The United States Institute of Peace held a two-day workshop titled "Teaching about the Religious 'Other'" on March 3–4, 2005. The sixteen workshop participants were professors experienced in teaching those of one Abrahamic faith about another Abrahamic faith either in U.S. classrooms or abroad. This report summarizes the presentations of the participants, introduces some promising new programs for teaching about the religious other, and offers lessons drawn from the discussion. It was written by David Smock, director of the Institute's Religion and Peacemaking Program.

Summary

  • Prejudice and ignorance about the beliefs and practices of the religious "other" often exacerbate conflicts. Religious stereotypes contribute to misunderstanding and foment animosity.
  • One antidote to hatred between religious communities is to teach communities about the beliefs and practices of the religious other.
  • Some countries, such as Indonesia, recognize that the country's future depends on a celebration of its religious pluralism.
  • It is particularly important that teaching about the religious other be introduced in schools, universities, and seminaries in countries where religious conflict is a significant problem.
  • In instructing about the religious other, instructors need to act as though they are in the presence of the other and to teach the religion as seen from the perspective of the believer.
  • Beyond studying scriptures, religious history, and theology, it is essential that students be exposed to rituals, worship, and music of the other faith. This helps convey how believers of another faith actually live out their faith.
  • It is important to foster interreligious dialogue at the academic level, at the grassroots level, and at the level of lived spiritualities.
  • Fears that studying about the religious other will undermine the religious convictions of students have generally proven to be unfounded.
  • Students are often better at studying other religions than at studying their own, because they usually approach the other faith with fewer preconceptions.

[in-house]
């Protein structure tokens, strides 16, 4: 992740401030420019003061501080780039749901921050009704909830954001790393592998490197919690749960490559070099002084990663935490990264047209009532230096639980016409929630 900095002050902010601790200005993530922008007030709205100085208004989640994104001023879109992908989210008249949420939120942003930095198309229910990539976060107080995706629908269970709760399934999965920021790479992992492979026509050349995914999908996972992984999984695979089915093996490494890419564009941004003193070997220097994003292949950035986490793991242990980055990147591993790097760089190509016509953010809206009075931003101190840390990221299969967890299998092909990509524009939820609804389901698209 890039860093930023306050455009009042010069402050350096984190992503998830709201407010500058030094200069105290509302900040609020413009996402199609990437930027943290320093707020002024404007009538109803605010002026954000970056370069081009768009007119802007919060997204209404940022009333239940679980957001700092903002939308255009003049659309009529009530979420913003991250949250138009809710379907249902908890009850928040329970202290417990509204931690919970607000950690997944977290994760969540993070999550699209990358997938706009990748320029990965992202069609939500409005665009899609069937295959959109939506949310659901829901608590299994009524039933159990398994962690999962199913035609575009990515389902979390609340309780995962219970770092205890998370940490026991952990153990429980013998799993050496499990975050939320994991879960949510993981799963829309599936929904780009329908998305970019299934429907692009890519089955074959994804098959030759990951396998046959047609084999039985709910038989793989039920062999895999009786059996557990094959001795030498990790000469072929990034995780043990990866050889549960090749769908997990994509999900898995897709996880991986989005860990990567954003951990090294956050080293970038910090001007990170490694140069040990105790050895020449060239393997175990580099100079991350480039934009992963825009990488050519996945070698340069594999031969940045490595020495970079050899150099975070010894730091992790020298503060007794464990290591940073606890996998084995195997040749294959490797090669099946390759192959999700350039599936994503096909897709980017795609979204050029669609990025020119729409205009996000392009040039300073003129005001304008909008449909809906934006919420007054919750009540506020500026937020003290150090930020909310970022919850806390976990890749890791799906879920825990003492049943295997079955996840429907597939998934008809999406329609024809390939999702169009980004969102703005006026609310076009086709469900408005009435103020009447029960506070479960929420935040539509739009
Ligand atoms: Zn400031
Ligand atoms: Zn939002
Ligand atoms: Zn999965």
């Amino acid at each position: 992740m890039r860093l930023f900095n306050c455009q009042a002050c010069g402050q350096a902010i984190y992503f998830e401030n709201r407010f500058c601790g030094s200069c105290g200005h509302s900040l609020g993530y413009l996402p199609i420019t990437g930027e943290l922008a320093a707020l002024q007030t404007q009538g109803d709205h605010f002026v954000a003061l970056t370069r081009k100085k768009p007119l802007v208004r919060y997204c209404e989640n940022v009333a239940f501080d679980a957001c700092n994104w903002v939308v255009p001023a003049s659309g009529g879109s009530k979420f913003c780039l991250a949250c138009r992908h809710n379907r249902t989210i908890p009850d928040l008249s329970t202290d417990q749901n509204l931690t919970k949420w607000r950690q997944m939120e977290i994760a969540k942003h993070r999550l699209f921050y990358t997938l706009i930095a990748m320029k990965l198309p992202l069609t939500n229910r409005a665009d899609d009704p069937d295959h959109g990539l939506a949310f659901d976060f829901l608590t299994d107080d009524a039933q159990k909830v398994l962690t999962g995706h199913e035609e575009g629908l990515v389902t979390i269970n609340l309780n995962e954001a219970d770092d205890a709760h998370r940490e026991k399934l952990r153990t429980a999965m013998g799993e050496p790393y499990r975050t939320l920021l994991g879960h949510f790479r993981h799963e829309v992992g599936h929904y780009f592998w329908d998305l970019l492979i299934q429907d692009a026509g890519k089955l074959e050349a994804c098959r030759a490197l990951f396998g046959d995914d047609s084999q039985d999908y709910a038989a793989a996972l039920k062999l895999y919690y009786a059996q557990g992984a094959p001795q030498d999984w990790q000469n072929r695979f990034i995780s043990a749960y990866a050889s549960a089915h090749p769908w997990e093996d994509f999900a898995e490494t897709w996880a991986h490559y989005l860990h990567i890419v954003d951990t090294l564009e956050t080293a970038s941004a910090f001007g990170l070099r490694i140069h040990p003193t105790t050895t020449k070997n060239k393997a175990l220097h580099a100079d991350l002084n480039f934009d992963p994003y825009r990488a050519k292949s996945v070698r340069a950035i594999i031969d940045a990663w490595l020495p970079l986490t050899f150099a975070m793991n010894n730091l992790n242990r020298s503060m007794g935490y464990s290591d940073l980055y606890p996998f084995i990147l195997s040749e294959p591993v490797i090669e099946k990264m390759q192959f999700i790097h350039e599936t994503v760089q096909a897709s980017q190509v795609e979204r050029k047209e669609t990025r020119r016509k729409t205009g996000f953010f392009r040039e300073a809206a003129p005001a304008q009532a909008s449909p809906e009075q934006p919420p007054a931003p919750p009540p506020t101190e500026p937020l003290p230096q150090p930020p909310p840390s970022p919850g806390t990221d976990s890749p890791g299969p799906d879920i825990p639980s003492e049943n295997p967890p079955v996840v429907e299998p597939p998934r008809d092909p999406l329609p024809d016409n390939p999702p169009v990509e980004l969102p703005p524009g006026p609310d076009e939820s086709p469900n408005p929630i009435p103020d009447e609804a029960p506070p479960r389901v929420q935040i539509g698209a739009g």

• Some programs, particularly those geared toward younger students of one faith, have found it particularly effective to combine learning about another religion with a shared service project that brings together adherents to both religions.

About the Report

The United States Institute of Peace held a two-day workshop titled "Teaching about the Religious 'Other'" on March 3–4, 2005. The sixteen workshop participants were professors experienced in teaching those of one Abrahamic faith about another Abrahamic faith either in U.S. classrooms or abroad.

The purpose of the workshop was to enable these educators to share their experiences and curricular materials, to plan collaborative projects to improve the quality of such education, and to increase the number of such programs. In a world experiencing violent conflict among the three Abrahamic faith communities, it is vitally important that adherents of one faith learn about the other two faiths. Such educational exposure helps increase tolerance and advance peaceful coexistence.

This report summarizes the presentations of the participants, introduces some promising new programs for teaching about the religious other, and offers lessons drawn from the discussion. It was written by David Smock, director of the Institute's Religion and Peacemaking Program.

The views expressed in this report do not necessarily reflect views of the United States Institute of Peace, which does not advocate specific policy positions.

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